Consider the pantry, a small room or cabinet with shelving that holds food stores until ready to be used in the preparation of meals.
Our house, built in 1900, has a cold pantry that measures about three-foot square, and eight-feet high. Its original intent was to keep prepared meats and other food items that needed to be kept cool. The name for this type of pantry is larder, referring to the lard that was used to pack around meats. Right off to the side of the kitchen is a room that had been turned into a terribly inefficient laundry room. Our best guess was that it was originally a pantry.
It is again a pantry. And it is large, packed floor to ceiling with canned and packaged foods in a faintly organized manner. It has become a repository for multiple items that might suggest we were survivalists who were prepared to survive the apocalypse by consuming canned fruit.
I don’t remember having bought canned fruit in the last several years and yet on two long shelves are peaches, pears, and fruit cocktail—the moral equivalent of frozen mixed vegetables.
As handy as our pantry is, it’s not terribly easy to navigate. And that’s why, I believe, we have so many duplicates and triplicates of many of the same items. What makes this happen is that in the rush to get to the grocery store and back, we fail to look to see if any of the items on the grocery list might be in the pantry.
Standing in front of the shelves of pasta at the grocery store, I wonder if we have any fettucine. I then place two packages in the cart. When I get home, the two packages join the four in the pantry. I repeat the practice the following week. And I do the same thing with both dried and canned beans.
Only half of the stuff I buy at the store is mentioned on my list. The other half is created in my head as I wander the aisles looking for inspiration for upcoming meals. That exercise leads to even more product multiples.
Frequently, the system backfires.
For instance, I always assume we have plenty of canned tomatoes: whole, diced, crushed, paste. Using this illogic, I don’t put any more in the cart. When I get home, I discover that we have no canned tomatoes in any of its many guises. I’m left wondering if I could create a pasta sauce from canned fruit: linguine with peaches; penne with pears.
It can be assumed that much of the pantry’s redundancy of offerings will, in time, find a line where they all exist. In the meantime, I wonder why we have three—opened—packages of matzoh meal. And I wonder why we have no packages of matzoh crackers, from which one can easily make matzoh meal.
I make matzoh ball chicken soup two, maybe three, times a year. Matzoh crackers I find useful from hiding it from the children at Passover to its serving as an edible bite for Muenster cheese. It is both benign and tasteless, which also makes it perfect for scungilli.
Thanks to a dear friend, I have a 64-ounce can of scungilli, which is enough to feed at least ten people as an appetizer. I’m hesitant to open it. I grew up eating cans of it in tins the size of tuna fish. A 64-ounce serving seems somewhat daunting.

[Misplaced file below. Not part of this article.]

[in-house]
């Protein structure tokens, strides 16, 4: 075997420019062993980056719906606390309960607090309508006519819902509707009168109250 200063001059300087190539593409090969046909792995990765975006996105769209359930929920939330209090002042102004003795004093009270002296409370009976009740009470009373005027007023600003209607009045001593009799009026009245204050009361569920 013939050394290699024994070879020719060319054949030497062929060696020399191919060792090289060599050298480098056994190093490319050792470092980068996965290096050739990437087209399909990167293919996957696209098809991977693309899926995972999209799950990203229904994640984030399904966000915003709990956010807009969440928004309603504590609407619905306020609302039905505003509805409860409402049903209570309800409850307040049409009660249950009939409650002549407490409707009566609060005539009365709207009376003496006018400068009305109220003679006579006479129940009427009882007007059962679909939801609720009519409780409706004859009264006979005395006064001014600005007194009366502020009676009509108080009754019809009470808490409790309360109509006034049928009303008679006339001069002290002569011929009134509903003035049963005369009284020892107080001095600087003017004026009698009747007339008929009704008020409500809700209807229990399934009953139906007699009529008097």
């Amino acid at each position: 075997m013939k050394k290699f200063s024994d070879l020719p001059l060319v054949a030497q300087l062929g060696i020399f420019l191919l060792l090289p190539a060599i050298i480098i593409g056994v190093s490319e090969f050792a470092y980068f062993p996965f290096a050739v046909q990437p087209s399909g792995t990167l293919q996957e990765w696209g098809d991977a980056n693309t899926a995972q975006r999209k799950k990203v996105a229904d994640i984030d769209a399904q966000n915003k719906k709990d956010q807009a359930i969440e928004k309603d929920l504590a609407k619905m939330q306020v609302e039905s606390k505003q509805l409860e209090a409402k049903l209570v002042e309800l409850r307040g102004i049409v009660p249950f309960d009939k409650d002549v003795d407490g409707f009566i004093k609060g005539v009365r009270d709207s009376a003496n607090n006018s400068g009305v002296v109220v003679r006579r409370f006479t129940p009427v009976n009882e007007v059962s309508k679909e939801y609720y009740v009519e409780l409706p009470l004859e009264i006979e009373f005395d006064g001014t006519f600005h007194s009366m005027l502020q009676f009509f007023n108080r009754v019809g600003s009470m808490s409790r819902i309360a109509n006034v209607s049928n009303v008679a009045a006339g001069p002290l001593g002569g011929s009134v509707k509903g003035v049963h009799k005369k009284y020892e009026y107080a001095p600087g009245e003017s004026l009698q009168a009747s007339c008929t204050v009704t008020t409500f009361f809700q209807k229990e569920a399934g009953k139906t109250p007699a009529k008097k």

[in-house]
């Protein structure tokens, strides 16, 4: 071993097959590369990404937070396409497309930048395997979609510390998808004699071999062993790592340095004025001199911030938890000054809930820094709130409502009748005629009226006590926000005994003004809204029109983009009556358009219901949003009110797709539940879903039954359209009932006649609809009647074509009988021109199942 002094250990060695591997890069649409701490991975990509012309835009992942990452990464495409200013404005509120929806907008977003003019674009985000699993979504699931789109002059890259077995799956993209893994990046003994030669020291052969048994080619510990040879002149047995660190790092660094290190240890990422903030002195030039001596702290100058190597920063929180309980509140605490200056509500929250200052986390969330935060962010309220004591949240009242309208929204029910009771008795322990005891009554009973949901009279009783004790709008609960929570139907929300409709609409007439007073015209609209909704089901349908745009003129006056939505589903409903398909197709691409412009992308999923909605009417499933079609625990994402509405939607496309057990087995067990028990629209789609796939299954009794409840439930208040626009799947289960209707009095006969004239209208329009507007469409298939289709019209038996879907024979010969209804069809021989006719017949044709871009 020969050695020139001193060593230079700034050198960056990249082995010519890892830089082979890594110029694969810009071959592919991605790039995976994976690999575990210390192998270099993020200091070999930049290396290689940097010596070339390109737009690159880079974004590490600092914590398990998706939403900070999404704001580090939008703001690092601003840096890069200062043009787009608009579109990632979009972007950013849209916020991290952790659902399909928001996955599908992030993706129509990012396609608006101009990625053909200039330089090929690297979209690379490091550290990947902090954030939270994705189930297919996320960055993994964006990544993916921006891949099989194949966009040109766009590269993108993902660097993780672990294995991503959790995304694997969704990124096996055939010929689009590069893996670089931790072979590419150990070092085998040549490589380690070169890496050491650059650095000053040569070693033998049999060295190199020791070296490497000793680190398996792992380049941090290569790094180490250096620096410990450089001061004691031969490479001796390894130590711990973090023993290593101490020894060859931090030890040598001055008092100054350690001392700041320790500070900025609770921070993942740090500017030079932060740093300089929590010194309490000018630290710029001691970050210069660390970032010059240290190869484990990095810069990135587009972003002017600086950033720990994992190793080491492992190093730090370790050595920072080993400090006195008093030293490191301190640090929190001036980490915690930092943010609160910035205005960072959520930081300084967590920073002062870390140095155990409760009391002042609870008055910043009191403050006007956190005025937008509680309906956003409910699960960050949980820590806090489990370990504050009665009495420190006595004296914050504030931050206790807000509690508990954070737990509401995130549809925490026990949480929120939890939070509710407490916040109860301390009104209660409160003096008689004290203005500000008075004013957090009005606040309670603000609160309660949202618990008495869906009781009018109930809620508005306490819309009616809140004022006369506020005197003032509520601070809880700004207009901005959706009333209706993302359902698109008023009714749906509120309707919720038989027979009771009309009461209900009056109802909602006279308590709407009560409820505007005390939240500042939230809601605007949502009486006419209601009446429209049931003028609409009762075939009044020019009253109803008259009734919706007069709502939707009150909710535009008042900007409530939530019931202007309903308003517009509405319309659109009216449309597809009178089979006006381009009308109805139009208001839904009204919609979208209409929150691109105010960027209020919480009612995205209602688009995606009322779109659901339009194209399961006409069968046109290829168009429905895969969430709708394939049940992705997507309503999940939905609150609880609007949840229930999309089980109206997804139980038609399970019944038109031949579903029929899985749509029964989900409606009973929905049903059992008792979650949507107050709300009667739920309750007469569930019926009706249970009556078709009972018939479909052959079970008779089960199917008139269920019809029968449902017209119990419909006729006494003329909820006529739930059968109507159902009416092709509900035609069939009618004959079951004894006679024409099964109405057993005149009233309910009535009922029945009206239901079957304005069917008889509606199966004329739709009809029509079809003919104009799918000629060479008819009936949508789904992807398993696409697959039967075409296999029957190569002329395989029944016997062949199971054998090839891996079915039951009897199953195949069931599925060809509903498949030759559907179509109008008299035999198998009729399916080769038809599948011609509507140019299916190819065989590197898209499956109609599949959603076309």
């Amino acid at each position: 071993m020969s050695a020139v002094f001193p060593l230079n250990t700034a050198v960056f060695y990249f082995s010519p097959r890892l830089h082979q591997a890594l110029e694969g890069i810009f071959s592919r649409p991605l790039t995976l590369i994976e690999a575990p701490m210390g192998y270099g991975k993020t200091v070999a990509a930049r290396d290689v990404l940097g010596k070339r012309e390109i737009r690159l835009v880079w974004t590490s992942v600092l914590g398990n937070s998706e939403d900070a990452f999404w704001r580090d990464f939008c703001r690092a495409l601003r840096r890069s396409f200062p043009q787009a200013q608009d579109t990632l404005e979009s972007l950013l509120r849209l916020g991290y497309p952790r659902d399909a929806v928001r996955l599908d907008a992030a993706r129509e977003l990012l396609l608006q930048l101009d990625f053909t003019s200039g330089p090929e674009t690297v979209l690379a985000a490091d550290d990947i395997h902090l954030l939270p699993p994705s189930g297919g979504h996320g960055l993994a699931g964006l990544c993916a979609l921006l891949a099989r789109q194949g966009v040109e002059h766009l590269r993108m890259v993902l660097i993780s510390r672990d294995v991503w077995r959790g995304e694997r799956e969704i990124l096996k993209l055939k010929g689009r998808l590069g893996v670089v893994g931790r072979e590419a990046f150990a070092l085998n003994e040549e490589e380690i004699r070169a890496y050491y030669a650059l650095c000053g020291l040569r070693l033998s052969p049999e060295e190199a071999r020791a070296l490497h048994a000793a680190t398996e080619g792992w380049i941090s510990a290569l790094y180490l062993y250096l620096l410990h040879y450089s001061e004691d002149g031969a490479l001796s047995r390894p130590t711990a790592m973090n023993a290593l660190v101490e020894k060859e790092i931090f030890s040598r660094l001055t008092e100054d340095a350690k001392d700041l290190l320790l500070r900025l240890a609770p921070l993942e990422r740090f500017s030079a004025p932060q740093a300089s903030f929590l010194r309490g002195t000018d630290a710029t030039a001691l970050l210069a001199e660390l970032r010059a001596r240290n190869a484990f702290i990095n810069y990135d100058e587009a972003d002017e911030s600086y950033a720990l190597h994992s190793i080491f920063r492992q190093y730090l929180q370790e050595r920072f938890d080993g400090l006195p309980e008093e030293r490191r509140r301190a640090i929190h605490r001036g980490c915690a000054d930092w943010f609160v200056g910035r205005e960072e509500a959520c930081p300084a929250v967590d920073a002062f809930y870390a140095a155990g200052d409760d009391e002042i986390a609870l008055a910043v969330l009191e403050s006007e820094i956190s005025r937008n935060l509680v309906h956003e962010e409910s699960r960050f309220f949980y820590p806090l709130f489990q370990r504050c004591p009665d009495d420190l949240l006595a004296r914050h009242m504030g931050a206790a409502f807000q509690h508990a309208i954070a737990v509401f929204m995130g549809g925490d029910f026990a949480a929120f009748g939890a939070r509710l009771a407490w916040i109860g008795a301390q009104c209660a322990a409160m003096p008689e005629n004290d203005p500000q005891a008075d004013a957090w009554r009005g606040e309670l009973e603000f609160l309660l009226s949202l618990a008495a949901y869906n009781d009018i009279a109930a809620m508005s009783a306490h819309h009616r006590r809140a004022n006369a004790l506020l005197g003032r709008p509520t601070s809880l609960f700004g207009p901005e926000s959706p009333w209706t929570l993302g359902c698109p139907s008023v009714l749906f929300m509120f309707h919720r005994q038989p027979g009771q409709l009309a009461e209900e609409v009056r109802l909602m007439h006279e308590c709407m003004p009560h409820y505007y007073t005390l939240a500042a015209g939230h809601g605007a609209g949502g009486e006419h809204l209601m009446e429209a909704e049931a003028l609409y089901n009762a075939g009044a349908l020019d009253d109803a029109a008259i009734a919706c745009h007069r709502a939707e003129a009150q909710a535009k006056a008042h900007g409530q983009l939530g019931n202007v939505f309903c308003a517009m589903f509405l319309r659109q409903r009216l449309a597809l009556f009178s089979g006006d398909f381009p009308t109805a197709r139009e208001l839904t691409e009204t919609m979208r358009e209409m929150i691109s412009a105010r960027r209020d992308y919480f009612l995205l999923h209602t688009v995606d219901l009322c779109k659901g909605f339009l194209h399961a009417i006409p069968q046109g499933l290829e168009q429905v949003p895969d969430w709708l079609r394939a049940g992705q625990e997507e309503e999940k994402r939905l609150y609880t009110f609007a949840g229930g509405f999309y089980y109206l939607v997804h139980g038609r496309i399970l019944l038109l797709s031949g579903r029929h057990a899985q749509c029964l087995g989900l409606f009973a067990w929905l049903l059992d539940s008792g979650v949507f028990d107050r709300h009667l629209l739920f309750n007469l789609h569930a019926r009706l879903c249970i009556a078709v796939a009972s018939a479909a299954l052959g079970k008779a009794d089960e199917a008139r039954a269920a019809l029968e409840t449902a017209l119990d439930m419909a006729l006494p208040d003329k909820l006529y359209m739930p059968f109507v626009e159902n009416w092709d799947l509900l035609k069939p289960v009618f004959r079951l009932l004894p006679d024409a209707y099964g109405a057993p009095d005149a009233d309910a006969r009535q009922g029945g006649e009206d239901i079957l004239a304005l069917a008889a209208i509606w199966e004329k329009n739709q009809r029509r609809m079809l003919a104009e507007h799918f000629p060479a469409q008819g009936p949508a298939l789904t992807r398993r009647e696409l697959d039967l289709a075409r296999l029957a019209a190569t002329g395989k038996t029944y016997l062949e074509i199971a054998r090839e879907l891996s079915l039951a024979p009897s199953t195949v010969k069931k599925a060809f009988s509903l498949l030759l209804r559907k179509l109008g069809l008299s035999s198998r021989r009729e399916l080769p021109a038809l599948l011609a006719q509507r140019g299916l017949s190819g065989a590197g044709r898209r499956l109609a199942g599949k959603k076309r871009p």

Scungilli, in case you don’t know (and why should you?), is the meat found ensconced in the conch (conk) shell, that pastel shell of pink and coral that provides a listen to the ocean. If there is no sound, the slimy conch meat slithers out of the shell and burrows into the ear of the listener. That’s not true. I made it up, trying to imagine such a horrible experience as having one’s inner ear sucked out by a snake of brownish slime.
Move over Stephen King.
But back to the pantry, the word itself coming from the French for bread: pane.
We have, I discovered yesterday, several cans of beef and pork. The thought of such makes me want to gag. We also have no Span, the thought of which also makes me want to gag. I couldn’t find any sardines or oysters—the last of which I consumed on hunting trips. We do have several cans of chunk light tuna in water. I prefer the imported tuna in oil.
I suppose, if one were to be starting a pantry, one should look to variety and enough to provide sustenance for at least one week. That’s as far as I will go on the whole survivor thing. Various forms of threatening weather might allow for us to be inconvenienced for a while and having on hand a supply of nutritional foods might be a good idea.
Foodstuffs that don’t need much preparation would be handy if the power goes out.
Dinty Moore Beef Stew is edible as is, but it needs is to be warmed up to be palatable.
Canned fruit, however, is good to go.
Photo illustration by Courtney A. Liska
Small tin of scungilli, drained.
Thinly sliced lemon and red onion.
Place pieces of scungilli on broken pieces if matzoh. Top with lemon slices and onion. Dress with good quality olive oil. Enjoy with a hearty white wine or beer.